The image is packed with power: one woman surrounded by a dozen men, striding toward the room in Toronto where the most important round of industrial negotiations in the country will be held.
The woman: Lana Payne, the first female president of Unifor, Canada’s largest private sector union, a 315,000 member workers’ organization that straddles every industrial sector of the economy.
The moment: First day of negotiations with the three Detroit automakers formerly called the Big Three, representing the oldest and most significant Unifor union-management “marriage.”
The stakes: Big expectations for better wages, benefits and security. What happens at these tables won’t stay at these tables.
These are the talks everyone’s watching, where the nation’s most traditionally powerful workers meet their makers. No, wait: they are the makers. And they know it.
After decades, a new economic moment
The backdrop to this round of negotiations is the tightest labour market conditions since the 1970s and more government and private sector investment than Canada’s auto sector has seen in generations. After decades of job losses and threats of manufacturing exodus, auto is growing its footprint in Canada.
The auto companies are viable, stable and profitable. The autoworkers union has renewed heft, momentum and leadership.
Within 24 hours of being elected president last August, Payne was fronting the union’s most ambitious auto sector strategy since Canada’s organized autoworkers broke away from the U.S.’s United Auto Workers (UAW) in 1985 to form the Canadian Auto Workers (CAW) under then-president Bob White. (Unifor is the 2014 merger of CAW and CEP, the Communications, Energy and Paperworkers Union of Canada.)
By July, government and corporate investments in EV battery plants — which Payne helped secure — were reshaping the future of the industry in Canada. It recalled the slogan in Payne’s winning bid to head up the Newfoundland and Labrador Federation of Labour in 2008: No Payne, No Gain.
Until recently, there’s been only pain for autoworkers. Just a few years into Bob White’s 1978-1992 tenure, Detroit automakers’ market share began a long decline, eaten by competitors like Honda and Toyota, later joined by Nissan, Hyundai and Kia.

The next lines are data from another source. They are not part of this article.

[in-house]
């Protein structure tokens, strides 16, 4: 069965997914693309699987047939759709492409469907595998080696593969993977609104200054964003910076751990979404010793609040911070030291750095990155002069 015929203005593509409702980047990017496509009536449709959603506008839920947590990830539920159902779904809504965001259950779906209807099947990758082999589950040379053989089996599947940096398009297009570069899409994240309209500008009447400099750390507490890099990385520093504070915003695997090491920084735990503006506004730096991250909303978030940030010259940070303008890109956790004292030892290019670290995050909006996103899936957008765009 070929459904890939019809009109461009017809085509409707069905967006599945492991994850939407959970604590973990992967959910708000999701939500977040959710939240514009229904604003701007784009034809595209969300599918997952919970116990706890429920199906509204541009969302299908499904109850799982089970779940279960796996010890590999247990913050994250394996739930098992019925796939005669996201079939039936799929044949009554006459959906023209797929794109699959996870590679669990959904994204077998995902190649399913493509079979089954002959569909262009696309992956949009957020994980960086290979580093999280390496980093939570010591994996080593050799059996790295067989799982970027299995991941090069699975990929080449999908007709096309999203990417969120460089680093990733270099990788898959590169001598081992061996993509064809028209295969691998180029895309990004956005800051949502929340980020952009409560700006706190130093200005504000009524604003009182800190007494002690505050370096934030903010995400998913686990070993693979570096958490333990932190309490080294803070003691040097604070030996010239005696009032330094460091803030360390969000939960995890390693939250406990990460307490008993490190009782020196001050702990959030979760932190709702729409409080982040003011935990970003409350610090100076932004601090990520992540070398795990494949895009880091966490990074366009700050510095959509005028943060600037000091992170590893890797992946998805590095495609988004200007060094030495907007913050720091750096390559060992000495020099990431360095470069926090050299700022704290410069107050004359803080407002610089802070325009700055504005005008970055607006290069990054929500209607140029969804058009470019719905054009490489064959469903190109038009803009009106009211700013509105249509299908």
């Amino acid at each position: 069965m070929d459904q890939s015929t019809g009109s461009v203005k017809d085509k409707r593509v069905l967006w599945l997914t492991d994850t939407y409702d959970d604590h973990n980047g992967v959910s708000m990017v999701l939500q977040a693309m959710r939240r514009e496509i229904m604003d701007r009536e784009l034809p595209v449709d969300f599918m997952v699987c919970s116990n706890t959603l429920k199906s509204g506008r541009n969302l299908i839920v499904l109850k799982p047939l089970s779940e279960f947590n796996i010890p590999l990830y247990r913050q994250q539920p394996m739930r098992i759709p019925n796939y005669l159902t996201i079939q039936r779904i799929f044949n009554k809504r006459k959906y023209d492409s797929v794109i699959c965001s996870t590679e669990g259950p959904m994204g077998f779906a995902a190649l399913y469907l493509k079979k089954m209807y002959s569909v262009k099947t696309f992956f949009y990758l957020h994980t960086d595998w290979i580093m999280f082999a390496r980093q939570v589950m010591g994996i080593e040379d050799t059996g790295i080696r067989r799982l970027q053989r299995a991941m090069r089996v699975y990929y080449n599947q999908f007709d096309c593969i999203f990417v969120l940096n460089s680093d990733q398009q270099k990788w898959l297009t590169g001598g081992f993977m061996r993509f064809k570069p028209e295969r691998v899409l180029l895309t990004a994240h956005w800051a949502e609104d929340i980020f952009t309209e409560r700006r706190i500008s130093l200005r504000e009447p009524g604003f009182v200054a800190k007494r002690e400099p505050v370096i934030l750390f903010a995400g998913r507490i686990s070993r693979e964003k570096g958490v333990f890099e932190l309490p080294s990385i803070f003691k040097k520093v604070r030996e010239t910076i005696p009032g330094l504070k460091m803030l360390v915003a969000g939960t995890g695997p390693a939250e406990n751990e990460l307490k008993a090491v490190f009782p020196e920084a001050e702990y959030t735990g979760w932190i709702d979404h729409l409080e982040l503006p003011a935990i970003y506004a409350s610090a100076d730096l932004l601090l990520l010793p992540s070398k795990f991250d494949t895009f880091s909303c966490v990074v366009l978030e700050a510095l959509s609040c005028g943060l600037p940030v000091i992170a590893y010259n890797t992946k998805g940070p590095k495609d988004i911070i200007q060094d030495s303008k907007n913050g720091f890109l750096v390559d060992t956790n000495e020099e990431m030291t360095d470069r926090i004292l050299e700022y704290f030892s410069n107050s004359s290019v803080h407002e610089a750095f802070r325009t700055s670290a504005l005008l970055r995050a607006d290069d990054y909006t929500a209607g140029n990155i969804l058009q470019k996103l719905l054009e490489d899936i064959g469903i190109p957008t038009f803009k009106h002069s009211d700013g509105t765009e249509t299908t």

Then the global financial crisis hit, turning auto sector negotiations into one round of existential bargaining after the next.
Bargaining with a gun to your head
Former U.S. president Barack Obama, perhaps the most progressive and pro-worker president since Roosevelt, offered taxpayer support for the near-collapsing auto companies, but only if American workers made sacrifices, too. Stephen Harper, prime minister at the time, ultimately agreed to the same conditions.
Ken Lewenza, then-president of Canadian Auto Workers as the negotiations of 2008 turned into the negotiations of 2009, recalls being told to find $5-6 per hour in labour cost savings, matching what American workers had given up. “It was basically blackmail, by a democratic president,” he told me the other day. At the time, Lewenza’s bargaining team was representing the interests of 27,000 workers and 40,000 retirees.
Back in 2008, Canada’s autoworkers gave up $900 million in wages, pensions and benefits over three years. Little of these losses have been recouped because of what happened next.
The 2012 negotiations saw these car companies, with restored profitability but continually shrinking market share, demand even bigger cuts in labour costs from CAW’s 24,000 workers and 50,000 retirees, to offset the rising value of the Canadian dollar and conform with U.S. workers’ lower costs.
As former U.S. president Donald Trump shook the world in 2016, the Auto Pact withered and the Detroit Three accelerated investments in lower-wage jurisdictions. Unifor’s then-president, Jerry Dias, found himself negotiating for the very survival of the Canadian auto industry.